Speaking in Geneva at the launch of an assessment report on the impact of armed conflict on women and their role in peace-building, Lubbers said women can play a stronger role in conflict resolution as they tend to approach conflict resolution in a practical way.
"The way women address conflict is different because women find a practical way to resolve conflicts," said Lubbers.
The report, "The Independent Experts' Assessment on the Impact of Armed Conflict on Women and the Role of Women in Peace Building", was commissioned by the United Nations Development Fund for Women (UNIFEM) in close collaboration with the United Nations Population Fund (UNFPA) and UNHCR.
Launching the report, UNIFEM Executive Director Noeleen Heyzer, who also gave the opening statement, described the experts' assessment as an "important tool for change" that provides a useful opportunity for people working with women to "move rhetoric into action".
Heyzer lamented the fact that although the nature of war had changed, with belligerents using women as "weapons of war", the humanitarian community had not adequately modified the protection and delivery of assistance to meet the changing needs of those affected by war.
"We need to understand that the nature of war has changed and is taking its toll on civilian populations, mainly women and children," said Heyzer. "Given this change, the way we deliver protection and assistance has to change because the environment has changed. Yet, delivery has not changed in the same way."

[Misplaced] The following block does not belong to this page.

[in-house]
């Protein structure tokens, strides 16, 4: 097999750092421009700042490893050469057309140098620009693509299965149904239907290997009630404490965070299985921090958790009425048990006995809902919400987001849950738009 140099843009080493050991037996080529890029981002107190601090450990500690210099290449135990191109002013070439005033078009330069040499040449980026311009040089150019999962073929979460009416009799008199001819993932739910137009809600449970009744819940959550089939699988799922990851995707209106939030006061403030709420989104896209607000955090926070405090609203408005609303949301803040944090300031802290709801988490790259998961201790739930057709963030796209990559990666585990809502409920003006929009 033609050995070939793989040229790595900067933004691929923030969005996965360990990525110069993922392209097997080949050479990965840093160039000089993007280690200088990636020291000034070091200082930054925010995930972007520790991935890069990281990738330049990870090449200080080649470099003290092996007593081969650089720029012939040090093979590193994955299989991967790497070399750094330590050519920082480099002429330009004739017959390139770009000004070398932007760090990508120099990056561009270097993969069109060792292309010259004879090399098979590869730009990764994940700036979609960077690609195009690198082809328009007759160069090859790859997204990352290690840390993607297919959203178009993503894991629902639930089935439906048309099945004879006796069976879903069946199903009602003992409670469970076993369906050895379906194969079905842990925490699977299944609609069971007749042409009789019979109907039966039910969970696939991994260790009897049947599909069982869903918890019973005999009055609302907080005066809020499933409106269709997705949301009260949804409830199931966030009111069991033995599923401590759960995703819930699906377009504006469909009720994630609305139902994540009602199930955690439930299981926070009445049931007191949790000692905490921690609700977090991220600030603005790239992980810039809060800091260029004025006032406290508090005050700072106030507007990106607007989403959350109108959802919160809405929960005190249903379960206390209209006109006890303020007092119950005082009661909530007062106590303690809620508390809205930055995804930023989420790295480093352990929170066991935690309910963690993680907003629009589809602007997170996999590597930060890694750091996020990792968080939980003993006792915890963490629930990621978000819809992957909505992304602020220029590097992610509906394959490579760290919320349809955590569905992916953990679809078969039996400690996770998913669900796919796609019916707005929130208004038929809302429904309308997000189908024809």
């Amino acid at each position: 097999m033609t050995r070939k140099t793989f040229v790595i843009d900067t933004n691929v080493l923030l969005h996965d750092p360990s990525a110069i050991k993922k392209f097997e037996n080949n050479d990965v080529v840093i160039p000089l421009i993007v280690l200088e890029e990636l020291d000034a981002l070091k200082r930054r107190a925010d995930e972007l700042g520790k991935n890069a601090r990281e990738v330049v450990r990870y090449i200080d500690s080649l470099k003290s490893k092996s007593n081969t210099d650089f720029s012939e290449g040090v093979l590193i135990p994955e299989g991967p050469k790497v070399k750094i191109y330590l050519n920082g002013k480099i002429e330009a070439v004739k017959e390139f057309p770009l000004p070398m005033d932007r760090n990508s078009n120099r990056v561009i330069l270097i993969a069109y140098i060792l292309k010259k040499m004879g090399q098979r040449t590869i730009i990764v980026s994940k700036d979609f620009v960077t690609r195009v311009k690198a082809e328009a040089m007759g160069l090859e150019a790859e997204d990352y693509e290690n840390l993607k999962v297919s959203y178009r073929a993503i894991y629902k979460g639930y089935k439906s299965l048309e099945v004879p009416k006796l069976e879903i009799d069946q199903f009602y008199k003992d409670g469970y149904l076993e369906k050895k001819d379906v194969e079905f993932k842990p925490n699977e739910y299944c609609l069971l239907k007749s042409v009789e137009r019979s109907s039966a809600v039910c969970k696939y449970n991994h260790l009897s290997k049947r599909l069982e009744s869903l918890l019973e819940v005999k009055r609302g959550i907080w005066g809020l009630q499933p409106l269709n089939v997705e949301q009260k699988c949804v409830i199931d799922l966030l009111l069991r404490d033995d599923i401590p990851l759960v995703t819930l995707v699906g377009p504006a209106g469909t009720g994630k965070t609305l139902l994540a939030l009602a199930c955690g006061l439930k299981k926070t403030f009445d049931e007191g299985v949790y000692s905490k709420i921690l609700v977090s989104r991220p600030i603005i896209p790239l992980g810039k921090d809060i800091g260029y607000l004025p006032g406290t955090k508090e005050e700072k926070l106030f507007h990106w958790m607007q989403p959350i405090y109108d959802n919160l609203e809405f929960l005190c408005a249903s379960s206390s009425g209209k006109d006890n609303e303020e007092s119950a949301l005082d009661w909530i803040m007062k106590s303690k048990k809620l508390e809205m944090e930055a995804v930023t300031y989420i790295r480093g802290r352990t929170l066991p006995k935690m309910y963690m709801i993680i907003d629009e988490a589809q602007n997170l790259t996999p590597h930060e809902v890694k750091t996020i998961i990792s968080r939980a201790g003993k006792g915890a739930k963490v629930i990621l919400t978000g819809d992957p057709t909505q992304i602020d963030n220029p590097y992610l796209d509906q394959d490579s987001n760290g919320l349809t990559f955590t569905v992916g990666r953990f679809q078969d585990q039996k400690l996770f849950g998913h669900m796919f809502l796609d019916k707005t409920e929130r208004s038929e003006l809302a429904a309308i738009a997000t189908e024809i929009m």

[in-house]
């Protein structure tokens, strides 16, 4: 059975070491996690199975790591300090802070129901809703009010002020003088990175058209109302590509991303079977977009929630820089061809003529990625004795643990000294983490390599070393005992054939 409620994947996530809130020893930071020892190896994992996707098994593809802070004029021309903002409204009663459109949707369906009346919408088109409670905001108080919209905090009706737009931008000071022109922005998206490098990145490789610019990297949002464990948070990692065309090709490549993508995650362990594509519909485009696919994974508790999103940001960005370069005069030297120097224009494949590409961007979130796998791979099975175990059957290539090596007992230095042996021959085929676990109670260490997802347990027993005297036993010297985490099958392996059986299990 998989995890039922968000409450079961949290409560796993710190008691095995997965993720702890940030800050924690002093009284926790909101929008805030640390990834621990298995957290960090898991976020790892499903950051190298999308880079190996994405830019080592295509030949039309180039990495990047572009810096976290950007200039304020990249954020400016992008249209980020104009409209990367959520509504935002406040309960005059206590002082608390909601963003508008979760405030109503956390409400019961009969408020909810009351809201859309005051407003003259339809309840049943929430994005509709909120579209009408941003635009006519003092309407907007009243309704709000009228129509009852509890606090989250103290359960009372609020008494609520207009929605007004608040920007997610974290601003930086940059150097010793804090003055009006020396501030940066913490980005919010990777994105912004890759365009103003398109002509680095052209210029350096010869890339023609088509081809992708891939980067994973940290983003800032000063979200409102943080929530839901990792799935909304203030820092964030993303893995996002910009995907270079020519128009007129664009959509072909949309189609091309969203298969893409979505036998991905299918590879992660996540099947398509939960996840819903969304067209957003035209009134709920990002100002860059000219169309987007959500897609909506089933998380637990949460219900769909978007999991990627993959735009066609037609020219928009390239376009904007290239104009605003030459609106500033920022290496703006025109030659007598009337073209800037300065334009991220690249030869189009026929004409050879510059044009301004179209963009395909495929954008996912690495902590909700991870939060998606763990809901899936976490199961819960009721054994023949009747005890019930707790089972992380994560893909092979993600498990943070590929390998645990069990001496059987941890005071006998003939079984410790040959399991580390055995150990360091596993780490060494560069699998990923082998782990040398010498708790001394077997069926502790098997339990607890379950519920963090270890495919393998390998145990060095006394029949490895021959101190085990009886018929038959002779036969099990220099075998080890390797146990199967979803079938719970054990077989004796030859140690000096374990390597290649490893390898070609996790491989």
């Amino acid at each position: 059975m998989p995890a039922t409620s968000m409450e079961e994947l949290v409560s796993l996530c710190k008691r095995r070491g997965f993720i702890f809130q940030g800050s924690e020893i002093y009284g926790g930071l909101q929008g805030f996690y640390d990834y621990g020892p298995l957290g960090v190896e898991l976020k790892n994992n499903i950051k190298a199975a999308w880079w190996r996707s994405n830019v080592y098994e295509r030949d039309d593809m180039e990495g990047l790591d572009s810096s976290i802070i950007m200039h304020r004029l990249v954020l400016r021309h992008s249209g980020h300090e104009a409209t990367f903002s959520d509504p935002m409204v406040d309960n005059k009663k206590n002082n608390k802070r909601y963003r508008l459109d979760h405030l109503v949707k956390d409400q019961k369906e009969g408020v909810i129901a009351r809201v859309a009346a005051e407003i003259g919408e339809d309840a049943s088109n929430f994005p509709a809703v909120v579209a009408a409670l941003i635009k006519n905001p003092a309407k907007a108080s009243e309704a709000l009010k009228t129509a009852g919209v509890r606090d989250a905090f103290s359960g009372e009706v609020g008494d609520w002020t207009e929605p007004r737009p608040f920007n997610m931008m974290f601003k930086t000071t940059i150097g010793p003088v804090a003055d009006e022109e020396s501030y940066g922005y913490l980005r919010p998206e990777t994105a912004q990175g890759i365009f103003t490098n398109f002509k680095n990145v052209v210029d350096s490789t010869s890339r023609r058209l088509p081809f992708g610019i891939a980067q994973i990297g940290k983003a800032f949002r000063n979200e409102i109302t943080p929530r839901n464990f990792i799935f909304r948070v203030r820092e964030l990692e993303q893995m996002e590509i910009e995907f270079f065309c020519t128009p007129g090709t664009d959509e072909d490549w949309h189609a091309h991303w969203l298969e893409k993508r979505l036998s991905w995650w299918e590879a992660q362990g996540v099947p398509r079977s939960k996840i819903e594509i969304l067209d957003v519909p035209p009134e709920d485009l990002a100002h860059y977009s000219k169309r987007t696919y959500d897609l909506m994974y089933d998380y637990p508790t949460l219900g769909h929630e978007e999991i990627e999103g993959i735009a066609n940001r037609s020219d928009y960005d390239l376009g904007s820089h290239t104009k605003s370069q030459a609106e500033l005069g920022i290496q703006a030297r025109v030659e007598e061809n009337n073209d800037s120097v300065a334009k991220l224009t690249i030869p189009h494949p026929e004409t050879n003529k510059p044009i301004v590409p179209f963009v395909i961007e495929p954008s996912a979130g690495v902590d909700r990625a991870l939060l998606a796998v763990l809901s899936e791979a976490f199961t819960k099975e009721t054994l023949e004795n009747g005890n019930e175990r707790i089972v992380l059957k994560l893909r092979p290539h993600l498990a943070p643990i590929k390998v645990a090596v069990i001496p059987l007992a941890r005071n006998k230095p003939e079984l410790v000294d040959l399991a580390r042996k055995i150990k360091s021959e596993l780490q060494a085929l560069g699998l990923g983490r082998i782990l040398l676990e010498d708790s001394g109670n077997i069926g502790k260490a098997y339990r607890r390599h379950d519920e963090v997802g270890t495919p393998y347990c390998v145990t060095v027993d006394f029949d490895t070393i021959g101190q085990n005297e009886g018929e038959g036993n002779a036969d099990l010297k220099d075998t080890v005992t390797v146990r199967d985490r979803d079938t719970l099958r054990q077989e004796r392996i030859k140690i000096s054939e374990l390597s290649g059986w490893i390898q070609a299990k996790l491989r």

Summarising the experts' recommendations, the UNIFEM chief called for more efforts at conflict prevention and early warning, as well as better protection of women and the establishment of justice systems - including witness protection - to counter a culture of impunity. She also noted the experts' recommendation for the inclusion of women at the peace table and for more gender-sensitive reconstruction programmes. Panelist Bineta Diop, however, pointed out that "only those with guns were allowed at the peace table".
On refugee women, the report's authors urged organisations to ensure that refugee and internally displaced women play a key role in camp planning, management and decision-making so that gender issues are taken into account in all aspects, especially resource distribution, security and protection.
Lubbers said UNHCR is already taking steps to ensure that refugee women are treated as partners and that more places are allocated to them in camp management committees.
"Two years ago, we had a global dialogue with women about policies and strategies. One of the key points I remember from the women was that they did not want to be considered just as beneficiaries but also as partners," said Lubbers.
He added that UNHCR offices worldwide had until June this year to report back on the implementation of five commitments he made in 2001 to improve the situation of refugee women. One of these was a pledge to increase to 50 per cent the representation of refugee women in camp management committees.
The meeting's participants called on the UN, including the refugee agency, to also increase the number of women in senior positions so as to strengthen its own position when pressing for the inclusion of women at peace tables or in refugee camp management committees.